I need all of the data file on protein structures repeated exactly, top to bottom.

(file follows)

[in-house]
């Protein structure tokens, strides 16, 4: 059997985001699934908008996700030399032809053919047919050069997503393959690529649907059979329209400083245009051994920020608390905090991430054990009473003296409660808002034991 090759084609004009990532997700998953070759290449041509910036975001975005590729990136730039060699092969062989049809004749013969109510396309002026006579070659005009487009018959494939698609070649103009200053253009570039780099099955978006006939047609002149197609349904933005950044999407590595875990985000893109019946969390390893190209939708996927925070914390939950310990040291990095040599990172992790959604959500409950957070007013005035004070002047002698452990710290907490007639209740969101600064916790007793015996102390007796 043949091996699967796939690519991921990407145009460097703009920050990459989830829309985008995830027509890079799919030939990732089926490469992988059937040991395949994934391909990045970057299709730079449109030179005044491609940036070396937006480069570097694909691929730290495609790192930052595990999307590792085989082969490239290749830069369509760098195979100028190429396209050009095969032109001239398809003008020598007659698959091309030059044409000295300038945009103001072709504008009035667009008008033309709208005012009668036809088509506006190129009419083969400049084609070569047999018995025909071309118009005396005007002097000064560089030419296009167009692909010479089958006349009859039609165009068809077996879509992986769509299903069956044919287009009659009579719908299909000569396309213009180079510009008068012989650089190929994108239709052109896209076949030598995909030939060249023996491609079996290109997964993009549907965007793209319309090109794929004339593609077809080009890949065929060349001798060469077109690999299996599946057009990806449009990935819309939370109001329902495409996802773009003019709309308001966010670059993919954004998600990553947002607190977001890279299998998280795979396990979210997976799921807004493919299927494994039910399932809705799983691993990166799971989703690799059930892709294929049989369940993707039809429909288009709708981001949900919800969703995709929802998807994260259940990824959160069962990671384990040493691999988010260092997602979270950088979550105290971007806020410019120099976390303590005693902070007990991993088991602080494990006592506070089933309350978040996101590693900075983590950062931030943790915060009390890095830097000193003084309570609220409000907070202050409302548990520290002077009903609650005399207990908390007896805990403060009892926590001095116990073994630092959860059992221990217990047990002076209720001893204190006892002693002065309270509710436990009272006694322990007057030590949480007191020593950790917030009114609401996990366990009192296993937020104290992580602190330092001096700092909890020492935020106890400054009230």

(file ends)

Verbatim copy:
[in-house]
């Protein structure tokens, strides 16, 4: 059997985001699934908008996700030399032809053919047919050069997503393959690529649907059979329209400083245009051994920020608390905090991430054990009473003296409660808002034991 090759084609004009990532997700998953070759290449041509910036975001975005590729990136730039060699092969062989049809004749013969109510396309002026006579070659005009487009018959494939698609070649103009200053253009570039780099099955978006006939047609002149197609349904933005950044999407590595875990985000893109019946969390390893190209939708996927925070914390939950310990040291990095040599990172992790959604959500409950957070007013005035004070002047002698452990710290907490007639209740969101600064916790007793015996102390007796 043949091996699967796939690519991921990407145009460097703009920050990459989830829309985008995830027509890079799919030939990732089926490469992988059937040991395949994934391909990045970057299709730079449109030179005044491609940036070396937006480069570097694909691929730290495609790192930052595990999307590792085989082969490239290749830069369509760098195979100028190429396209050009095969032109001239398809003008020598007659698959091309030059044409000295300038945009103001072709504008009035667009008008033309709208005012009668036809088509506006190129009419083969400049084609070569047999018995025909071309118009005396005007002097000064560089030419296009167009692909010479089958006349009859039609165009068809077996879509992986769509299903069956044919287009009659009579719908299909000569396309213009180079510009008068012989650089190929994108239709052109896209076949030598995909030939060249023996491609079996290109997964993009549907965007793209319309090109794929004339593609077809080009890949065929060349001798060469077109690999299996599946057009990806449009990935819309939370109001329902495409996802773009003019709309308001966010670059993919954004998600990553947002607190977001890279299998998280795979396990979210997976799921807004493919299927494994039910399932809705799983691993990166799971989703690799059930892709294929049989369940993707039809429909288009709708981001949900919800969703995709929802998807994260259940990824959160069962990671384990040493691999988010260092997602979270950088979550105290971007806020410019120099976390303590005693902070007990991993088991602080494990006592506070089933309350978040996101590693900075983590950062931030943790915060009390890095830097000193003084309570609220409000907070202050409302548990520290002077009903609650005399207990908390007896805990403060009892926590001095116990073994630092959860059992221990217990047990002076209720001893204190006892002693002065309270509710436990009272006694322990007057030590949480007191020593950790917030009114609401996990366990009192296993937020104290992580602190330092001096700092909890020492935020106890400054009230």